01st November 2020

A Cesspool is simply a single-chamber storage tank with no outlet.

The tank is usually very large (as it has to contain all waste water & sewage) and often made from concrete, brick or GRP. The only way to dispose of the waste is by hiring a licensed sewage contractor to remove the sewage for off-site disposal.

The use of Cesspools is no longer an option in most instances and are banned in Scotland.

how **it works

We're not going to dress it up: cesspools are just storage tanks, often underground, that hold untreated sewage. Nothing more, nothing less.

As there's no treatment process in the tank they're generally used as a last resort. For example, when it's not possible to pump to a mains sewer, or the ground conditions aren't suitable for the effluent to soak away, or where there's no watercourse for treated waste to be discharged to.

They do have their merits though. They can be good option on temporary sites or those that don't produce much waste. And because they're completely sealed, they're also good for environmentally sensitive sites, where even treated effluent could be a pollution problem.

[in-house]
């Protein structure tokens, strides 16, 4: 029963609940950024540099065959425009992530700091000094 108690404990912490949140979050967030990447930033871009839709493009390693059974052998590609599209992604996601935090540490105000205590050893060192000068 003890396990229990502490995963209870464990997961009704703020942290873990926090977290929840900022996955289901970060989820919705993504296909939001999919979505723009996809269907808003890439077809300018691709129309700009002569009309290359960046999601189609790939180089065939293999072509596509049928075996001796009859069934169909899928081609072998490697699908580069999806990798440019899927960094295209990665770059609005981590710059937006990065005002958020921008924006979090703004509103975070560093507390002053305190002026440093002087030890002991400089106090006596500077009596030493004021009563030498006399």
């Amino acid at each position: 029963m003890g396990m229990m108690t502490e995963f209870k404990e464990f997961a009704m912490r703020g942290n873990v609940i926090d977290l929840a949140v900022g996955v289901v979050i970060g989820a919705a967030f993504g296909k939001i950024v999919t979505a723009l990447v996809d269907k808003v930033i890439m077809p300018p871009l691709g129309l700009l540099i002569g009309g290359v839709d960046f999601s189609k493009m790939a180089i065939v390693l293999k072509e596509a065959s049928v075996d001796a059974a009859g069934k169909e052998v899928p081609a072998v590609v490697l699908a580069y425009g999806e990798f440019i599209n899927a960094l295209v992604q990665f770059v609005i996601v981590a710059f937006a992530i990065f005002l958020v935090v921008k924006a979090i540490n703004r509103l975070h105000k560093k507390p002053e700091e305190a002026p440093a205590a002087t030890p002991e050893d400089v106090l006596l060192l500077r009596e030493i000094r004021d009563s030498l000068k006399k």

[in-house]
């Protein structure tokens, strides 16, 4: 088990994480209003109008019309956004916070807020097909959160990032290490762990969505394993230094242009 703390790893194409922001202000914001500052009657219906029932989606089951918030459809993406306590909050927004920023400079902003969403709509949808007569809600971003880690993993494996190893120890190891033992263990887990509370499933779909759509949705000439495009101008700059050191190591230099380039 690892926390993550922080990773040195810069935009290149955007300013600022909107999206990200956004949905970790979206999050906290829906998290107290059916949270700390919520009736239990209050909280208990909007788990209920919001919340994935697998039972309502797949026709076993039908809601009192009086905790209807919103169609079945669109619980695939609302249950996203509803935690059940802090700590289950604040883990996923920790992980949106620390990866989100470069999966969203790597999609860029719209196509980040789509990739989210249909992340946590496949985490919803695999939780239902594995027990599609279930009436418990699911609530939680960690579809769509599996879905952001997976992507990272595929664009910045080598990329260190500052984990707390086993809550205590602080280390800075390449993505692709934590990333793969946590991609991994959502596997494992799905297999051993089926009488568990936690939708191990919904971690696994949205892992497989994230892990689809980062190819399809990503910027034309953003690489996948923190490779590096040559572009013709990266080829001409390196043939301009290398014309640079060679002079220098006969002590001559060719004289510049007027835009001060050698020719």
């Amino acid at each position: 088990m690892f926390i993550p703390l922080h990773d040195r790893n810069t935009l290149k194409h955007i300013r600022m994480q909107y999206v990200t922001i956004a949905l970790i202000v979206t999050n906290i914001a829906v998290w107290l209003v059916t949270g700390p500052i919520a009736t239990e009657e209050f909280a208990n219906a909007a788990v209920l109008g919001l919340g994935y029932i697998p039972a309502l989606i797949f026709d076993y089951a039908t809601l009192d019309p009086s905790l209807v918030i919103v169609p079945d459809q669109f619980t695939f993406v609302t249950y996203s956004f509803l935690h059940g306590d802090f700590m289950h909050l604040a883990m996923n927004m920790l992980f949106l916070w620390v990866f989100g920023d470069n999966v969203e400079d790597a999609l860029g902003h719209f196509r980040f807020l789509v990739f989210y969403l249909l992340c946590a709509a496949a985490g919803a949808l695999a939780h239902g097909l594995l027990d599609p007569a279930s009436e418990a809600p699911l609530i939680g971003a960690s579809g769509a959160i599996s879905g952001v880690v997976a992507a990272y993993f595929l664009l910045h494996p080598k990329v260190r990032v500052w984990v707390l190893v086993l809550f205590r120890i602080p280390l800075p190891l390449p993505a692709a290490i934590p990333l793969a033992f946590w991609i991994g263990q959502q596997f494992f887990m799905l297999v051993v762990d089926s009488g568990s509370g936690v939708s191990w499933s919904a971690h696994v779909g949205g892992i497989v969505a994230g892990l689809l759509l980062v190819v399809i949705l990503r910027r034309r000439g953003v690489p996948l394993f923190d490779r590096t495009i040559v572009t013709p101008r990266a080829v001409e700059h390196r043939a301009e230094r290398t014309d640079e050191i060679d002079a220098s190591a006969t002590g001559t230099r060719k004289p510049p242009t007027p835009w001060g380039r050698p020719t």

maintaining the system

Waste needs to be tankered away regularly, which is where we come in. Your job is simply to check the sewage levels and give us a call when the tank's almost full. We recommend you check your tank at least once a fortnight, or take advantage of technology and get a high-level alarm fitted, meaning the tank will tell you when it needs attention.

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when it all goes wrong

Obviously, if a full tank isn't emptied it will overflow. You'll notice unpleasant smells, drains backing up and pools of waste appearing around manhole covers. This kind of pollution can lead to prosecution and hefty fines - best avoided all round.